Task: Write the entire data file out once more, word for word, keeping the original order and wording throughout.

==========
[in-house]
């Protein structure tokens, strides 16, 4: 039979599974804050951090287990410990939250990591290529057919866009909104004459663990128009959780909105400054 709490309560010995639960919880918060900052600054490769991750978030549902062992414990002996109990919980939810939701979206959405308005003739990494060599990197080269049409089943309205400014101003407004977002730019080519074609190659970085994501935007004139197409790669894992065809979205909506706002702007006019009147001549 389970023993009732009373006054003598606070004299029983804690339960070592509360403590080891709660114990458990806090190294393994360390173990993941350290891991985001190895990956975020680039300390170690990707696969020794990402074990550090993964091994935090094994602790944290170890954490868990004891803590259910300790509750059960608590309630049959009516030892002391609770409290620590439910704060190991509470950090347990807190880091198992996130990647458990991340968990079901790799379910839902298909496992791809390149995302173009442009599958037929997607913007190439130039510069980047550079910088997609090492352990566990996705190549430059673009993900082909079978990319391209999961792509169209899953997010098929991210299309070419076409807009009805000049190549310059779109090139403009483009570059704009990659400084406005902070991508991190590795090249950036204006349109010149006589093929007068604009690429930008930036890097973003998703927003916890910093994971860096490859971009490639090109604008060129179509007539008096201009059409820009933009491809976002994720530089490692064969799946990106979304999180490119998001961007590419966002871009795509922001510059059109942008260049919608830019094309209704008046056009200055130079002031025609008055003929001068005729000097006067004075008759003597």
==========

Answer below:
[in-house]
């Protein structure tokens, strides 16, 4: 039979599974804050951090287990410990939250990591290529057919866009909104004459663990128009959780909105400054 709490309560010995639960919880918060900052600054490769991750978030549902062992414990002996109990919980939810939701979206959405308005003739990494060599990197080269049409089943309205400014101003407004977002730019080519074609190659970085994501935007004139197409790669894992065809979205909506706002702007006019009147001549 389970023993009732009373006054003598606070004299029983804690339960070592509360403590080891709660114990458990806090190294393994360390173990993941350290891991985001190895990956975020680039300390170690990707696969020794990402074990550090993964091994935090094994602790944290170890954490868990004891803590259910300790509750059960608590309630049959009516030892002391609770409290620590439910704060190991509470950090347990807190880091198992996130990647458990991340968990079901790799379910839902298909496992791809390149995302173009442009599958037929997607913007190439130039510069980047550079910088997609090492352990566990996705190549430059673009993900082909079978990319391209999961792509169209899953997010098929991210299309070419076409807009009805000049190549310059779109090139403009483009570059704009990659400084406005902070991508991190590795090249950036204006349109010149006589093929007068604009690429930008930036890097973003998703927003916890910093994971860096490859971009490639090109604008060129179509007539008096201009059409820009933009491809976002994720530089490692064969799946990106979304999180490119998001961007590419966002871009795509922001510059059109942008260049919608830019094309209704008046056009200055130079002031025609008055003929001068005729000097006067004075008759003597």